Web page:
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Hoop Modes, Ping, and the
Trampoline Effect
The Ping of an Aluminum Bat
The sound of the impact between a baseball and a wood bat at the sweet spot produces a “crack” (Sound File 1 at http://, and experienced profes- sional players use the impact sound as a clue to decide which way to begin running to catch the ball before it has traveled far enough for eye tracking to determine its trajectory (Adair, 2001b). An aluminum bat produces a distinct ping (Sound File 2 at, a sound that many baseball purists decry. Figure 5 shows the strong tonal component of the aluminum bat ping (the peak at 2,200 Hz) completely dominates the sound spectrum. The sound of an aluminum bat is distinctive enough that a forensic acoustic analysis of a recorded police emergency 911 call was able to identify a baseball bat found at a homicide crime scene as the probable murder weapon (Marr and Koenig, 2007).
The impact from the bat-ball collision can be loud enough to raise concerns about hearing health for softball players who are subjected to repeated loud impacts (Okuma and Takinami, 1994; Cook and Atcherson, 2014). Although indi- vidual ball impacts with an aluminum bat can produce levels as high as 124.6 dB at the approximate location of a batter’s left ear, the normalized 8-hour equivalent A-weighted level is low enough to be pose little risk during a typical game. However, repeated exposure for a catcher during a game or a batter during batting practice could warrant the use of hear- ing protection.
Hoop Modes in Hollow Cylindrical Barrels
The barrel of a wood baseball bat is solid, but the barrels of aluminum and composite baseball and softball bats are hollow cylindrical shells. A hollow cylindrical shell exhibits several families of mode shapes expressed in terms of the angular position θ around the circumference of the barrel and the distance x along the length of the barrel according to
φ(x, θ) = cos(nθ) sin(mx/L) (1)
where φ represents the normalized radial displacement and L is the barrel length. The mode shape designations (n and m) indicate the number (2n) of axial nodal lines encoun- tered as one traverses the circumference of the barrel and the number (m) of circumferential nodal circles encoun- tered as one traverses the length of the barrel. The n nodes are actually diameters for the circular barrel cross section, and as one traverses the circumference, each diameter is en-
Figure 6. a: Circumferential modes in the hollow cylindrical barrel of an aluminum or composite bat (Video 5 at http://acousticstoday. org/russell-media). Solid and dashed lines, extremes of the vibra- tional displacement, separated by half a cycle. The (n = 0) modes are breathing modes and are not observed. The (n = 1) modes are the flexural bending modes. The lowest frequency (n = 2) mode is called the “hoop mode” of the bat and is used to model the essential physics of the bat-ball collision. b: A spatial Fourier synthesis of the (n = 2, 3, 4, 5) modes produces the “kidney bean” shape that corresponds to the initial deformation of the barrel cross section on impact with a ball. c: A finite element model of the ball-bat collision shows the same ini- tial bat deformation with a slight outward bulge (red) at the top and bottom of the bat cross section and a concave inward compression (blue). c modified from Mustone (2003).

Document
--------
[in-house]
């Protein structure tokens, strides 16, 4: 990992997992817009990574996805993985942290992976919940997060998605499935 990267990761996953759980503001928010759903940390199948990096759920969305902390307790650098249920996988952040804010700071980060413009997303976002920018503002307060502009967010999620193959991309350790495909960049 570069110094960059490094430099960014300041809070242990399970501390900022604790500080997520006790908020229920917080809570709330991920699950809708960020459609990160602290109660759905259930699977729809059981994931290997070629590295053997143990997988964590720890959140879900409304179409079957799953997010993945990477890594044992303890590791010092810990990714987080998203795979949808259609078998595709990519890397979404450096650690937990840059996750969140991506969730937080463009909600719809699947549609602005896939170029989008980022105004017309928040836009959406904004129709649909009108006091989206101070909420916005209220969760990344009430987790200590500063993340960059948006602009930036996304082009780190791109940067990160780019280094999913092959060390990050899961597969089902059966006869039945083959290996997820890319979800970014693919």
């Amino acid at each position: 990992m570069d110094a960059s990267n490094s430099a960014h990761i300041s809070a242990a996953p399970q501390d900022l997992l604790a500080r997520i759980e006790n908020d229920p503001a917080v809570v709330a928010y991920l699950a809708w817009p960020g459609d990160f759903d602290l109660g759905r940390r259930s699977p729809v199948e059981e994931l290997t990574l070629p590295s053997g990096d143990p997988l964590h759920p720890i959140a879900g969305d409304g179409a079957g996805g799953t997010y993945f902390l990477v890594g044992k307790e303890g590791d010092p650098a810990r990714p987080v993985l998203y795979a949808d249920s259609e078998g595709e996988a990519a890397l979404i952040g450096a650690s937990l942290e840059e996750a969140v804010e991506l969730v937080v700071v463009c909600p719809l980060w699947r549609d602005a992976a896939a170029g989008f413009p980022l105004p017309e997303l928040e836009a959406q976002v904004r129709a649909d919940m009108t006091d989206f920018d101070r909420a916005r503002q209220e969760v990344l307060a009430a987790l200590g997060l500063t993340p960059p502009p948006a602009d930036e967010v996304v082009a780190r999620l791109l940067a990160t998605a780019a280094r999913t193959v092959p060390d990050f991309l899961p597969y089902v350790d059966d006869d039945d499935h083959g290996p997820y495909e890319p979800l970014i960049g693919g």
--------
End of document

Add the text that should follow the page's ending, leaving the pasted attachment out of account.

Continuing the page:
countered twice, so if n = 2, a total of 4 axial node lines are encountered around the circumference. Figure 6a illustrates the circumferential variation of the cylinder radius corre- sponding to different values of n. All of the mode shapes in the same family (same n value but different m values) have the same circumferential displacement but differ in radial displacement along the axial length of the barrel. The (n = 0) modes involve a uniform expansion of the barrel and are not observed in a bat. The (n = 1) modes are the flexural bend- ing modes. The families of cylinder modes with n > 2 are all involved in the deformation and effective elastic property of the bat barrel during the collision with the ball. A spatial Fourier synthesis (Figure 6b) of the (n = 2, 3, 4, 5) modes closely resembles the initial deformation of the bat barrel during impact with the ball. This Fourier reconstruction agrees well with a finite element analysis model of the bat- ball collision (Figure 6c). The higher order cylinder modes are not easily observed for most bats and tend to have reso- nance frequencies high enough, with periods short enough, that the time duration of the impact between bat and ball prevent these modes from adding significantly to the acous- tic or vibrational signature of the bat. Furthermore, because
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